Author(s): Reubold TF, Faelber K, Plattner N, Posor Y, Ketel K, , Reubold TF, Faelber K, Plattner N, Posor Y, Ketel K,
Abstract Share this page
Abstract The mechanochemical protein dynamin is the prototype of the dynamin superfamily of large GTPases, which shape and remodel membranes in diverse cellular processes. Dynamin forms predominantly tetramers in the cytosol, which oligomerize at the neck of clathrin-coated vesicles to mediate constriction and subsequent scission of the membrane. Previous studies have described the architecture of dynamin dimers, but the molecular determinants for dynamin assembly and its regulation have remained unclear. Here we present the crystal structure of the human dynamin tetramer in the nucleotide-free state. Combining structural data with mutational studies, oligomerization measurements and Markov state models of molecular dynamics simulations, we suggest a mechanism by which oligomerization of dynamin is linked to the release of intramolecular autoinhibitory interactions. We elucidate how mutations that interfere with tetramer formation and autoinhibition can lead to the congenital muscle disorders Charcot-Marie-Tooth neuropathy and centronuclear myopathy, respectively. Notably, the bent shape of the tetramer explains how dynamin assembles into a right-handed helical oligomer of defined diameter, which has direct implications for its function in membrane constriction.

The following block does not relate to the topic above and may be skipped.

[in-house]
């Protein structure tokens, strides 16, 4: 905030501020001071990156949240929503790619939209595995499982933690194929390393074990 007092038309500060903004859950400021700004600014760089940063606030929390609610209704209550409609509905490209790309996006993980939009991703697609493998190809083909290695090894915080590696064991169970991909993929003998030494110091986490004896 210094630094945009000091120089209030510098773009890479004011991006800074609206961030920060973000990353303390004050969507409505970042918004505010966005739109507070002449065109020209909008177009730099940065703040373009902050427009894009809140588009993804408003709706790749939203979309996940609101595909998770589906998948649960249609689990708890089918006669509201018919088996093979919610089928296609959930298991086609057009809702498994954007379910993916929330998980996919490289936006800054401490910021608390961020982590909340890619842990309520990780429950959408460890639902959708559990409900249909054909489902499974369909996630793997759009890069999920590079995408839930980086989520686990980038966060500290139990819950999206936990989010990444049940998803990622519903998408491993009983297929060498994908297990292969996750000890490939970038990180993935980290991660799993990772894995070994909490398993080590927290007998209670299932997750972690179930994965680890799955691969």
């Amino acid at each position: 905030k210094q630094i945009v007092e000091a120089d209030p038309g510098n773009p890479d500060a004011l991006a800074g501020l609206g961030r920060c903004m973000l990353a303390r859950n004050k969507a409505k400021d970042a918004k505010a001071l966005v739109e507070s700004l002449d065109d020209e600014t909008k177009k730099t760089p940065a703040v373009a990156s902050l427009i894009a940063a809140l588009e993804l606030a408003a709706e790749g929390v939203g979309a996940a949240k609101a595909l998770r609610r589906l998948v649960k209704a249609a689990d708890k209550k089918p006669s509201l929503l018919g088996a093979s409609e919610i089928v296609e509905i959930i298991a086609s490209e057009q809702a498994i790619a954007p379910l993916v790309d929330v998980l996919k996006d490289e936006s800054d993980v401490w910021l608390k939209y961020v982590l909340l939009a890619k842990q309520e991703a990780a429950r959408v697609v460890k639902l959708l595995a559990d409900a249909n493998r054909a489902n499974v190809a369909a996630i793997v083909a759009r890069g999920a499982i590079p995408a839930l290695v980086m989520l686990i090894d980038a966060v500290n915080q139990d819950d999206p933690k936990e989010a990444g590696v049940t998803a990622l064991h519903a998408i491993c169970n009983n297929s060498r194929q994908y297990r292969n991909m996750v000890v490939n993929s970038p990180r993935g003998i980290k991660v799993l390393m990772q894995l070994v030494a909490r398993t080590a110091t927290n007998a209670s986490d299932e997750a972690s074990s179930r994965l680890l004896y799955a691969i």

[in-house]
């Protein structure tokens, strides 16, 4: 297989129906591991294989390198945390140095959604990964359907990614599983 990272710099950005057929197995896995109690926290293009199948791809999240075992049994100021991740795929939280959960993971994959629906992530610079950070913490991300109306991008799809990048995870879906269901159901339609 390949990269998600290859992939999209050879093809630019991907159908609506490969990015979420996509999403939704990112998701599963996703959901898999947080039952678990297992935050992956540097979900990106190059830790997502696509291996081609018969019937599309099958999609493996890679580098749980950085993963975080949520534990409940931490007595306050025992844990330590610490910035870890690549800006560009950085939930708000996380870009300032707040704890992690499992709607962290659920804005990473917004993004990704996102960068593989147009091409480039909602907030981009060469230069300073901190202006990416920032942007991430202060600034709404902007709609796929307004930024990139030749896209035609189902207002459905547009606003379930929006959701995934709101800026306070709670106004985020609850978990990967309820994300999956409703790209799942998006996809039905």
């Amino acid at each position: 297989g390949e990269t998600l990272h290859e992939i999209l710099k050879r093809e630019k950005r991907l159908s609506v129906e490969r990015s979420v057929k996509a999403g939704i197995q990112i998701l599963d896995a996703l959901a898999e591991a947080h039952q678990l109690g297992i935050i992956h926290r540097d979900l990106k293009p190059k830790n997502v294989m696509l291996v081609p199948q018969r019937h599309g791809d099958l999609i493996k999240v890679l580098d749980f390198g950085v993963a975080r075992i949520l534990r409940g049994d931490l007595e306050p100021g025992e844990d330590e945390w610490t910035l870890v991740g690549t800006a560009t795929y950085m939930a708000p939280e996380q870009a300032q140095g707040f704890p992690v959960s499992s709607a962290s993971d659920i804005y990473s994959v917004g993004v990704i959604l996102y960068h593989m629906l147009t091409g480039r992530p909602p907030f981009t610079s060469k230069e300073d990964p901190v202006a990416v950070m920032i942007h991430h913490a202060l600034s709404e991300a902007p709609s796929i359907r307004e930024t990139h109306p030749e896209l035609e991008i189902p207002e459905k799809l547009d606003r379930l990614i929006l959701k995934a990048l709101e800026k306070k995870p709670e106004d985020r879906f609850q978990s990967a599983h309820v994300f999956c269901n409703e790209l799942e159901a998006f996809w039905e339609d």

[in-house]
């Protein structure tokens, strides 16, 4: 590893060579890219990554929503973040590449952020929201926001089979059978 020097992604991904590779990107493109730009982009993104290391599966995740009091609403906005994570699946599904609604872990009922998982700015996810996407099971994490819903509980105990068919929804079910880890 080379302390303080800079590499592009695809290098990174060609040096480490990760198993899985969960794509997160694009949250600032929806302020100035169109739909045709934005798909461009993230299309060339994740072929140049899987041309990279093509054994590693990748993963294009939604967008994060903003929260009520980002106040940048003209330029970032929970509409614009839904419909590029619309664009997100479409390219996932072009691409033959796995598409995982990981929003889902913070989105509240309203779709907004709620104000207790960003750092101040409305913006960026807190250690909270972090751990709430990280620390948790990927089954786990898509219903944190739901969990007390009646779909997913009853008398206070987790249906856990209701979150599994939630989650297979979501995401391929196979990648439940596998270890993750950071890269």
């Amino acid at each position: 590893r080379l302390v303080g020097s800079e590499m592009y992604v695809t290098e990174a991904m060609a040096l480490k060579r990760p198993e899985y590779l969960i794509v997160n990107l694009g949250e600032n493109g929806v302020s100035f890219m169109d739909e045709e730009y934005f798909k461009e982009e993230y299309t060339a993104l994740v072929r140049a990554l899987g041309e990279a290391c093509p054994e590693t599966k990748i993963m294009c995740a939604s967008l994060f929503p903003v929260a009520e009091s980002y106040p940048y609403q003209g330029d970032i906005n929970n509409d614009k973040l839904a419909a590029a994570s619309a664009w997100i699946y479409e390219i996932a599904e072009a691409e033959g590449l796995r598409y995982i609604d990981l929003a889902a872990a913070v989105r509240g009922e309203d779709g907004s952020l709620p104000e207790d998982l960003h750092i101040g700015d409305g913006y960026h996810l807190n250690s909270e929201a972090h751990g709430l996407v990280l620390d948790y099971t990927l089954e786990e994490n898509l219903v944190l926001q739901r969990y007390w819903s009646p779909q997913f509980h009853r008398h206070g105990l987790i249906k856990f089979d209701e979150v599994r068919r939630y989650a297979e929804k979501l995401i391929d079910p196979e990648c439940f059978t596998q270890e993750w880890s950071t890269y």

This article was published in Nature
and referenced in Journal of Multiple Sclerosis